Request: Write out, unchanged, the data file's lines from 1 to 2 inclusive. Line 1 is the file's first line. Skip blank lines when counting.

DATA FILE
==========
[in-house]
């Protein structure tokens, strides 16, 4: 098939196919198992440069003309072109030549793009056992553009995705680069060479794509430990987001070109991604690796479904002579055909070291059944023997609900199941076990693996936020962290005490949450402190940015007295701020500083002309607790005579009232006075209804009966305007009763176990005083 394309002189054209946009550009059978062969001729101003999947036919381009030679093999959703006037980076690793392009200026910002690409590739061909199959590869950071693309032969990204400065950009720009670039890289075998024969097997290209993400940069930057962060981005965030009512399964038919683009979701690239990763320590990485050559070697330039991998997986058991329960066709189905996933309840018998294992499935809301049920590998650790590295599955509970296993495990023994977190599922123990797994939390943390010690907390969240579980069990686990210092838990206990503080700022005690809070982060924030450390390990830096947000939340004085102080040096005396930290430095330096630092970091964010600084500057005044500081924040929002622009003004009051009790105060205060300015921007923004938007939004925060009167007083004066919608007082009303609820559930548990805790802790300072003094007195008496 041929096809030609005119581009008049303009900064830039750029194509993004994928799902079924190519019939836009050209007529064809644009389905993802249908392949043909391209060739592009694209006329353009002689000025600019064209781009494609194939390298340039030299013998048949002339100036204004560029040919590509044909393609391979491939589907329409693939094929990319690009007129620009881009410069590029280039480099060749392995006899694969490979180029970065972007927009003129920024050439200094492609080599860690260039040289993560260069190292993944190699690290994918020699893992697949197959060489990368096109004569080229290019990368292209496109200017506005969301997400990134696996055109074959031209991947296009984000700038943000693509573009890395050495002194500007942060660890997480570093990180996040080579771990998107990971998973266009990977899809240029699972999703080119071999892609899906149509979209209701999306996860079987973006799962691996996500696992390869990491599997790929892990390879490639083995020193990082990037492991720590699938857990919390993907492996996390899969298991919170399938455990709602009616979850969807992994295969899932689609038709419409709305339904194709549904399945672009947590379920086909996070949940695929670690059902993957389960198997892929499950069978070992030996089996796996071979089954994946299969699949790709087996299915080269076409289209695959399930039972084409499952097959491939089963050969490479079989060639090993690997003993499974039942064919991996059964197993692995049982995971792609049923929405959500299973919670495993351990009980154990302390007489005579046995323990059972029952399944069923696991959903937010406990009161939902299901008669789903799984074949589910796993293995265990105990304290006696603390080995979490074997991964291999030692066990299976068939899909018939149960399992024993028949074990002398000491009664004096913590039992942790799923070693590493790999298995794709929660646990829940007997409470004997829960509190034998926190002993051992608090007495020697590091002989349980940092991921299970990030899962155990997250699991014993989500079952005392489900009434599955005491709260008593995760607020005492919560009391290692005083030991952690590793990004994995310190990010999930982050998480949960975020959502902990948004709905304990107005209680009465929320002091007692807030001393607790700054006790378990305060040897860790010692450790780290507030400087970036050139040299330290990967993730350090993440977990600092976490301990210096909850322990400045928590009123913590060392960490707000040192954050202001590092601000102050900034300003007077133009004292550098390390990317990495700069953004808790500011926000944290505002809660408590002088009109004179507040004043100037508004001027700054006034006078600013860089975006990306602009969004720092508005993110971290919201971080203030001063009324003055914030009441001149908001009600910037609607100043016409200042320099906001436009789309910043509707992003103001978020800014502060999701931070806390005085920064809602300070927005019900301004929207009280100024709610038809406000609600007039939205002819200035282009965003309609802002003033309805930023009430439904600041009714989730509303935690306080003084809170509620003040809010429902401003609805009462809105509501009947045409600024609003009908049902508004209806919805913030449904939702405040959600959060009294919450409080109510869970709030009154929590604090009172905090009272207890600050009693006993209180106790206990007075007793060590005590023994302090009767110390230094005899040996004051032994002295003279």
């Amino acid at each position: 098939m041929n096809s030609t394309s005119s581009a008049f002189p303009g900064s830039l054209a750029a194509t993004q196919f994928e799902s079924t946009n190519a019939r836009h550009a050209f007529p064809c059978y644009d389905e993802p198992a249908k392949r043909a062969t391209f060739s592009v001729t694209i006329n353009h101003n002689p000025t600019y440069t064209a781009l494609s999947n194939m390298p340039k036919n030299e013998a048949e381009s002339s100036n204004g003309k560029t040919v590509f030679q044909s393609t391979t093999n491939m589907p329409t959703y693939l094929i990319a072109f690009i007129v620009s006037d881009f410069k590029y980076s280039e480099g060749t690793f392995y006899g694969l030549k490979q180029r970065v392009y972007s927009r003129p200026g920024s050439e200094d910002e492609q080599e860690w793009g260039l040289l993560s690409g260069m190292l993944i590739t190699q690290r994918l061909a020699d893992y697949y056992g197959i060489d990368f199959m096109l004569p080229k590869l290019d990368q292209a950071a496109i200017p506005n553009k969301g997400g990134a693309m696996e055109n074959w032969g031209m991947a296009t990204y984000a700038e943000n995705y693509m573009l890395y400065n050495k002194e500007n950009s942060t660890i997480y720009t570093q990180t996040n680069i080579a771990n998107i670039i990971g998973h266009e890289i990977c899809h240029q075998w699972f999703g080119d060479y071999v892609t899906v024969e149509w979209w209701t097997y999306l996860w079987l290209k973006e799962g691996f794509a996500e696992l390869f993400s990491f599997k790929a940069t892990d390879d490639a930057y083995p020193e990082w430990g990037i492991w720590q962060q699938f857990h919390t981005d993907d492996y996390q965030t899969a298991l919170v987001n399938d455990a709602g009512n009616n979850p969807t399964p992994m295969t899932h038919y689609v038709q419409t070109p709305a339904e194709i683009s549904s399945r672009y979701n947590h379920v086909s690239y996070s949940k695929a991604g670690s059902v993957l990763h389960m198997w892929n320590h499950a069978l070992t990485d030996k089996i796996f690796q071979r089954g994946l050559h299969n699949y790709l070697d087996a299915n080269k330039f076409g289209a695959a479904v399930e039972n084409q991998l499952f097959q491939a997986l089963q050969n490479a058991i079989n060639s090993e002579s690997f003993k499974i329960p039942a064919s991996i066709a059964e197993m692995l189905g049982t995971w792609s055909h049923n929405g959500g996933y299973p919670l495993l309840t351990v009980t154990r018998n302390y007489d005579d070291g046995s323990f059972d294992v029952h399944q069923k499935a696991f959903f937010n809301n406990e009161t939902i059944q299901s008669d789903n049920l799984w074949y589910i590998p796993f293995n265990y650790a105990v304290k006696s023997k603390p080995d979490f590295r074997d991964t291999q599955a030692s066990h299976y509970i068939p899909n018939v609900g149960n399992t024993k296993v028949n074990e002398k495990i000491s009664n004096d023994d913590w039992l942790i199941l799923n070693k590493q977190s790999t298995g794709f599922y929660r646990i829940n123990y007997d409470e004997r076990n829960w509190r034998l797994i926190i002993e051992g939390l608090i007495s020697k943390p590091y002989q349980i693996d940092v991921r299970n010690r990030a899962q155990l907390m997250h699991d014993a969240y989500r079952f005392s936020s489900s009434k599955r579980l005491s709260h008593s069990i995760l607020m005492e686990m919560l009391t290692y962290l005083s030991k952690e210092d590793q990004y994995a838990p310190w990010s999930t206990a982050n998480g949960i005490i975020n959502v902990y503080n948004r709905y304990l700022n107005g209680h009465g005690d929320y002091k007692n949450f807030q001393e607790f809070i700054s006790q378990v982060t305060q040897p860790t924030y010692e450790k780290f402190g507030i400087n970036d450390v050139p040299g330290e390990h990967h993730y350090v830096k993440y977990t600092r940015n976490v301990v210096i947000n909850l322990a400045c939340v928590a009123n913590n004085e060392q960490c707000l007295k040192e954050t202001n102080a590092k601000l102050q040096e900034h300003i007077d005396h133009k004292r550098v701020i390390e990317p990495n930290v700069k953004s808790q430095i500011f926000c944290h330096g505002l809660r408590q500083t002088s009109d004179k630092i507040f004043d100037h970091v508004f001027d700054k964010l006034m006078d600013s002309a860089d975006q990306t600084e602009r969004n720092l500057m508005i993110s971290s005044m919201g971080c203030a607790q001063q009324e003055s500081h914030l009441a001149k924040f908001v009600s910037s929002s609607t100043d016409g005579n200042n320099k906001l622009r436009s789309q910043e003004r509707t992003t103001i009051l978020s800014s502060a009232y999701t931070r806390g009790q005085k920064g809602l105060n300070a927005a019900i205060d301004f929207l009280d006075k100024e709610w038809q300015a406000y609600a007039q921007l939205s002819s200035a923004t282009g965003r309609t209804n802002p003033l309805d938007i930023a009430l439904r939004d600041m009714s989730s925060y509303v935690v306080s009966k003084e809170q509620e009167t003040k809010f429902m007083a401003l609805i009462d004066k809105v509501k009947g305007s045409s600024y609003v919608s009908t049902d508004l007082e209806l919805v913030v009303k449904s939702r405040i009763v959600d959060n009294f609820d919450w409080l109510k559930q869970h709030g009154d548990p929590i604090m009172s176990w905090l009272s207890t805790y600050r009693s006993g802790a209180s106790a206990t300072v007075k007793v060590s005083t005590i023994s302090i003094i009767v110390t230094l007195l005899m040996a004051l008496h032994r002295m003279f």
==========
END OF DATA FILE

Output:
[in-house]
């Protein structure tokens, strides 16, 4: 098939196919198992440069003309072109030549793009056992553009995705680069060479794509430990987001070109991604690796479904002579055909070291059944023997609900199941076990693996936020962290005490949450402190940015007295701020500083002309607790005579009232006075209804009966305007009763176990005083 394309002189054209946009550009059978062969001729101003999947036919381009030679093999959703006037980076690793392009200026910002690409590739061909199959590869950071693309032969990204400065950009720009670039890289075998024969097997290209993400940069930057962060981005965030009512399964038919683009979701690239990763320590990485050559070697330039991998997986058991329960066709189905996933309840018998294992499935809301049920590998650790590295599955509970296993495990023994977190599922123990797994939390943390010690907390969240579980069990686990210092838990206990503080700022005690809070982060924030450390390990830096947000939340004085102080040096005396930290430095330096630092970091964010600084500057005044500081924040929002622009003004009051009790105060205060300015921007923004938007939004925060009167007083004066919608007082009303609820559930548990805790802790300072003094007195008496 041929096809030609005119581009008049303009900064830039750029194509993004994928799902079924190519019939836009050209007529064809644009389905993802249908392949043909391209060739592009694209006329353009002689000025600019064209781009494609194939390298340039030299013998048949002339100036204004560029040919590509044909393609391979491939589907329409693939094929990319690009007129620009881009410069590029280039480099060749392995006899694969490979180029970065972007927009003129920024050439200094492609080599860690260039040289993560260069190292993944190699690290994918020699893992697949197959060489990368096109004569080229290019990368292209496109200017506005969301997400990134696996055109074959031209991947296009984000700038943000693509573009890395050495002194500007942060660890997480570093990180996040080579771990998107990971998973266009990977899809240029699972999703080119071999892609899906149509979209209701999306996860079987973006799962691996996500696992390869990491599997790929892990390879490639083995020193990082990037492991720590699938857990919390993907492996996390899969298991919170399938455990709602009616979850969807992994295969899932689609038709419409709305339904194709549904399945672009947590379920086909996070949940695929670690059902993957389960198997892929499950069978070992030996089996796996071979089954994946299969699949790709087996299915080269076409289209695959399930039972084409499952097959491939089963050969490479079989060639090993690997003993499974039942064919991996059964197993692995049982995971792609049923929405959500299973919670495993351990009980154990302390007489005579046995323990059972029952399944069923696991959903937010406990009161939902299901008669789903799984074949589910796993293995265990105990304290006696603390080995979490074997991964291999030692066990299976068939899909018939149960399992024993028949074990002398000491009664004096913590039992942790799923070693590493790999298995794709929660646990829940007997409470004997829960509190034998926190002993051992608090007495020697590091002989349980940092991921299970990030899962155990997250699991014993989500079952005392489900009434599955005491709260008593995760607020005492919560009391290692005083030991952690590793990004994995310190990010999930982050998480949960975020959502902990948004709905304990107005209680009465929320002091007692807030001393607790700054006790378990305060040897860790010692450790780290507030400087970036050139040299330290990967993730350090993440977990600092976490301990210096909850322990400045928590009123913590060392960490707000040192954050202001590092601000102050900034300003007077133009004292550098390390990317990495700069953004808790500011926000944290505002809660408590002088009109004179507040004043100037508004001027700054006034006078600013860089975006990306602009969004720092508005993110971290919201971080203030001063009324003055914030009441001149908001009600910037609607100043016409200042320099906001436009789309910043509707992003103001978020800014502060999701931070806390005085920064809602300070927005019900301004929207009280100024709610038809406000609600007039939205002819200035282009965003309609802002003033309805930023009430439904600041009714989730509303935690306080003084809170509620003040809010429902401003609805009462809105509501009947045409600024609003009908049902508004209806919805913030449904939702405040959600959060009294919450409080109510869970709030009154929590604090009172905090009272207890600050009693006993209180106790206990007075007793060590005590023994302090009767110390230094005899040996004051032994002295003279």